For eleven years I have been a New York Jets fan. But “fan” is a loose term, isn’t it? Like so many words, its definitions span a spectrum. I like spectrums. Speaking of fandom, I am a big fan of spectrums.
But I have never made it a secret that I am a “fan” of the Jets in as fervently dedicated a manner as one can be without caring even remotely about the mechanics of the game or the players involved. Those kinds of facts are, with a few exceptions, painfully boring to me. Worse, as comprehensible as derivatives markets. Which I also wish I understood.
I like being devoted to one team. I like the feeling of belonging to one unified micro-population. I feel proud to wear the green and white and I enjoy tailgating so much, I pressured Bryan into buying season tickets when the Jets finally got a brand-new stadium and the Professional Seat Licenses were exorbitant in price. Over my dead body was he going to deny Jonah of his birthright, after three generations of ticket holders. And yet, through it all, I’ve had no comprehension of the game and the team. Sure, I retain bits here and there. I know the QB Mark Sanchez is young, in his second season, very attractive and apparently an actually good person. I know Coach Rex Ryan is the most popular in the League, a big personality (even I enjoyed HBO’s Hard Knocks this season), inspires his team and I think it’s cute that he and his wife tape foot fetish videos. I am all for activities that keep couples together and happy.
And even my family, hailing as they do from Philadelphia and Northern Virginia, love the Jets, root for the Jets, believe in the Jets (at least after the Redskins season ends prematurely). Bryan’s passion is that magnetic.
And even though the New York Jets are one of the single most important things of value coursing through my beloved’s blood, I don’t think I have ever stopped to really process it. To me, boys like sports. In a generalization-way of speaking. My brothers always have, my guy friends always have, my crushes always had. It just seemed to me to be a prerequisite. Nothing to brag about if you had it, but I would expect shame if it didn’t exist. I never needed tall or gentlemanly or rich. But the guy had to like sports. It blew my mind a little bit when I met Bryan and realized that his mother was as obsessed. It was a revelation to me that women could live, eat, sleep and breathe it the same.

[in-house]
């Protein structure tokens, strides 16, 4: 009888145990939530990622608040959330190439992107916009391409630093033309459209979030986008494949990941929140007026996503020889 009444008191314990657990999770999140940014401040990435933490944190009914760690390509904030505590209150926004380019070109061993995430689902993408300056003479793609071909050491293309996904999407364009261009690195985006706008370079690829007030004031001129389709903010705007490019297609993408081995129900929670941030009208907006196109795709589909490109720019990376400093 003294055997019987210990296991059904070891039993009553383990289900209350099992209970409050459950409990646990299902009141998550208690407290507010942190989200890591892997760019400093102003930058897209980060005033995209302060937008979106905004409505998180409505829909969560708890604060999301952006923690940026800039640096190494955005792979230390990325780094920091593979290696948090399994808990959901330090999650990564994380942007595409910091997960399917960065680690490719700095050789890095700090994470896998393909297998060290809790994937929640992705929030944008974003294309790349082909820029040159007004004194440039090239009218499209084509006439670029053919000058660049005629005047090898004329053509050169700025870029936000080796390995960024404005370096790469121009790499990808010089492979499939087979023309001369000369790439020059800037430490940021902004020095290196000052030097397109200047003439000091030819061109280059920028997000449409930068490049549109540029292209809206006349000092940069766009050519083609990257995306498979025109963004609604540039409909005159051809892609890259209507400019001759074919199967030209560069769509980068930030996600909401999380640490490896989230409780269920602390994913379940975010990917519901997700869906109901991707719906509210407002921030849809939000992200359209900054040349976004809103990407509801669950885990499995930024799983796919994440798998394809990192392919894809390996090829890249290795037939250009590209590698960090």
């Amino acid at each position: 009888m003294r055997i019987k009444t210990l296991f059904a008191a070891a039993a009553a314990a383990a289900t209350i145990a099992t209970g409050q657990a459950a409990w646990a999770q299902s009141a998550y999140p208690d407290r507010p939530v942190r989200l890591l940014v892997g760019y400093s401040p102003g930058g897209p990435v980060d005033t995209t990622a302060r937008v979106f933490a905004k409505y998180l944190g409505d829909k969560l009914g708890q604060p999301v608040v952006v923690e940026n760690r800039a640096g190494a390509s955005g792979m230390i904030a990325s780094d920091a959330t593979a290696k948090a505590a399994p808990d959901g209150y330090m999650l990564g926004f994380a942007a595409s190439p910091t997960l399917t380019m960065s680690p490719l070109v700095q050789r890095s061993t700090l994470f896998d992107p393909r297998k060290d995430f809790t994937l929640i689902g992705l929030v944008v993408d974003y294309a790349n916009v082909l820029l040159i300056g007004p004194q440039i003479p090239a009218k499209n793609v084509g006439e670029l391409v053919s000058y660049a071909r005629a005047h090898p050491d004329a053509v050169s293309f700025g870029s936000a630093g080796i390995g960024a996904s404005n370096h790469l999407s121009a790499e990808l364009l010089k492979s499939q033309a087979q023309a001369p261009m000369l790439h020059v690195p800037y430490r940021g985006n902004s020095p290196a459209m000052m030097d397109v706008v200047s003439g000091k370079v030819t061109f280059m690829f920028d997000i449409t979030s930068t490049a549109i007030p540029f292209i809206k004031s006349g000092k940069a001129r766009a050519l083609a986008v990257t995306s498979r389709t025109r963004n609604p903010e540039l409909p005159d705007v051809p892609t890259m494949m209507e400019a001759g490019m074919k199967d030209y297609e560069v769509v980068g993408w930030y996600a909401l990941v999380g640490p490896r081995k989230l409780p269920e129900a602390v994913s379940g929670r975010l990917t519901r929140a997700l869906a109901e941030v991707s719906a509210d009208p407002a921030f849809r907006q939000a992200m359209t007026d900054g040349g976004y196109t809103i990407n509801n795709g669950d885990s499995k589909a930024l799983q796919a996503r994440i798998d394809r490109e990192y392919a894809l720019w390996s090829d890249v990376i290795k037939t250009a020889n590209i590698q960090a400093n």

All these years later, after all my years tailgating, watching them play on tv, wearing my shirts and jerseys and baseball caps, making sure my son knew the chant and waxing philosophical with Bryan about whether Fireman Ed is inherently a good person or bad – I find myself finally realizing that stripped to its purest form, the love my husband has for his team and the love a million other guys (and girls) have for their teams, is a thing of beauty. Something I can only admire from the periphery. The devotion to this one team – no matter the coaches that come and go like revolving doors, the players that are only driven by money and that devote themselves to criminal or unethical activity in their down time, the greed, the business decisions that often go counter to fairness to fans, the political maneuverings and the sheer danger and brutality of the physical game – the devotion itself is pure, is everlasting and is, despite the annual anxiety and possible disappointment, sprung from eternal hope.
I have no idea what it’s like to feel that way about anything besides personal relationships. To feel like every tackle and pass and time out is some extension of the best part of my childhood and the complexities of my relationship with my father. To feel a kinship with strangers, an admiration and trust for someone because they happen to sit near me in a stadium or a sports bar. To know that I will never, ever, run out of things to talk about with my best friends… with my brothers-in-laws, with tangential acquaintances who, for lack of the sport itself, I would have nothing at all to say to. To pass the time. To get excited. To get revved. And to hit the highest highs and lowest lows. To lose myself in the endless content the internet provides. To bond so instantaneously. To already know what I am going to be doing for the entire fall. To lose sleep, to stop eating, to lose my voice, to almost cry, to almost explode. To feel euphoric about something that isn’t even mine.
I care deeply because he does. Jets, next year please make all my baby’s dreams come true.